Riot police roust camp of Occupy Denver-ites

23 arrested, state and city police report

DENVER – They were prepared for a fight. They got little more than a staring contest.

Riot police cleared out a tent camp outside the state Capitol early Friday morning after a mostly peaceful standoff that didn’t end until daybreak.

“The vast majority of people voluntarily left the park. We had no violence and minimal arrests,” said Gov. John Hickenlooper.

State and Denver police arrested 23 people, said State Trooper Heather Cobler.

Earlier Thursday, Hickenlooper told Occupy Denver protesters they could not stay overnight in Lincoln Park, a one-block area bounded by four busy streets in front of the Capitol.

Demonstrators say they are working for the “99 percent” – working Americans who don’t have the same privileges as the top 1 percent.

Hickenlooper and Colorado State Patrol Chief James Wolfinbarger told protesters that the 70 or so tents they had set up were illegal, and the park was closed from 11 p.m. to 5 a.m.

As the deadline passed, tension built while Denver Police vehicles cruised the streets.

“It’s anxiety. It’s restlessness. It’s uncertainty,” said Neil Therrell, one of Occupy Denver’s coordinators.

At 2:30 a.m., a State Patrol captain in an SUV began making a series of announcements that the park was closed and police would clear it out in 45 minutes.

At 3:20, dozens of police clad in riot gear marched from a nearby parking garage into the park.

A demonstrator with a bullhorn began chanting Darth Vader’s theme song, “Dum dum dum, dum-da-dum, dum-da dum” – bringing laughter from the state troopers guarding the Capitol.

Police quickly tore down most of the tents but made no arrests, ignoring both angry taunts from some demonstrators and invitations to join the protest from others. Instead, they set up a perimeter around the park and subtly shifted their positions, squeezing protesters onto the sidewalk a few feet at a time.

As the predawn chill set in, the number of protesters dwindled noticeably.

Protesters decided to make a stand at their kitchen tent, which they called the Thunderdome, and set up a human chain around it. Police did not dismantle the final tent until after dawn had broken.

Police closed the park indefinitely early Friday morning. Hickenlooper said state workers needed time to clean up “squalid” messes. He also said protesters hacked into an underground electrical cable to run their kitchen equipment.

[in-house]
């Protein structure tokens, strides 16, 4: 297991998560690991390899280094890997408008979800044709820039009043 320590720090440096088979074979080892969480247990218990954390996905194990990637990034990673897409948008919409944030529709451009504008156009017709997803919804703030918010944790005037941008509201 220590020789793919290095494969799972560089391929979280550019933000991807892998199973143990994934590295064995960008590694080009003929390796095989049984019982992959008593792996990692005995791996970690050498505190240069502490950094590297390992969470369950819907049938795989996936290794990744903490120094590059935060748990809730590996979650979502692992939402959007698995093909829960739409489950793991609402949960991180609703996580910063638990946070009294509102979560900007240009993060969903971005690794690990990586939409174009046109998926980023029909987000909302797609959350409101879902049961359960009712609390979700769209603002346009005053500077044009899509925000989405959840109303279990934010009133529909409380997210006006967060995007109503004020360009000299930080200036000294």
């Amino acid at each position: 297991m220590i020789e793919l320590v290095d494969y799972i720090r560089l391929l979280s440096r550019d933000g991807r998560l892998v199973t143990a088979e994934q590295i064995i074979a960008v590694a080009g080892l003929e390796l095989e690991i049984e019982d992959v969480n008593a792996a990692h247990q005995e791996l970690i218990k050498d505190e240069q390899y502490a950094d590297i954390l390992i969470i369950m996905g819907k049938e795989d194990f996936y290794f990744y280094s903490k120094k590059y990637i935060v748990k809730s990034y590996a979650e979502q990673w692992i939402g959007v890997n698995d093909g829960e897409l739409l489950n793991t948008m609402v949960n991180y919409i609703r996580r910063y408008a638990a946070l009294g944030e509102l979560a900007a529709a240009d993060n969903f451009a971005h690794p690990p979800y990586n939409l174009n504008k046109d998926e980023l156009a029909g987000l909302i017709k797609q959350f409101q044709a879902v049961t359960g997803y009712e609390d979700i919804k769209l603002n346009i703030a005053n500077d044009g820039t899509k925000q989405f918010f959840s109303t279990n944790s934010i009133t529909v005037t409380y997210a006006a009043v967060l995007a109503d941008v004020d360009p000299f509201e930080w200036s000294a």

Occupy Denver protesters reassembled Friday afternoon in Civic Center Park, which is city property and out of the state’s jurisdiction. They began their meeting with a chant at state troopers, who were maintaining a heavy presence in Lincoln Park.

“Hey cops!” they shouted. “We’re still here!”

jhanel@durangoherald.com

A riled-up crowd gathers on the steps of the state Capitol late Thursday night to confront State Patrol Chief James Wolfinbarger, who was attempting to hold a news conference. Wolfinbarger moved the conference inside the Capitol lobby after protesters crowded up the steps. Enlarge photo

JOE HANEL/Durango Herald

A riled-up crowd gathers on the steps of the state Capitol late Thursday night to confront State Patrol Chief James Wolfinbarger, who was attempting to hold a news conference. Wolfinbarger moved the conference inside the Capitol lobby after protesters crowded up the steps.

Protesters march around the perimeter of Lincoln Park in Denver minutes before police entered the park about 3:20 a.m. Friday. Enlarge photo

JOE HANEL/Durango Herald

Protesters march around the perimeter of Lincoln Park in Denver minutes before police entered the park about 3:20 a.m. Friday.

A protest sign lies deserted after a crowd gathered on the state Capitol steps and then returned to the park across the street, site of the Occupy Denver protest. The sign turned out to be true – it was no secret among protesters that police, acting on orders from Gov. John Hickenlooper’s administration, planned to clear out the park early Friday morning. Enlarge photo

JOE HANEL/Durango Herald

A protest sign lies deserted after a crowd gathered on the state Capitol steps and then returned to the park across the street, site of the Occupy Denver protest. The sign turned out to be true – it was no secret among protesters that police, acting on orders from Gov. John Hickenlooper’s administration, planned to clear out the park early Friday morning.

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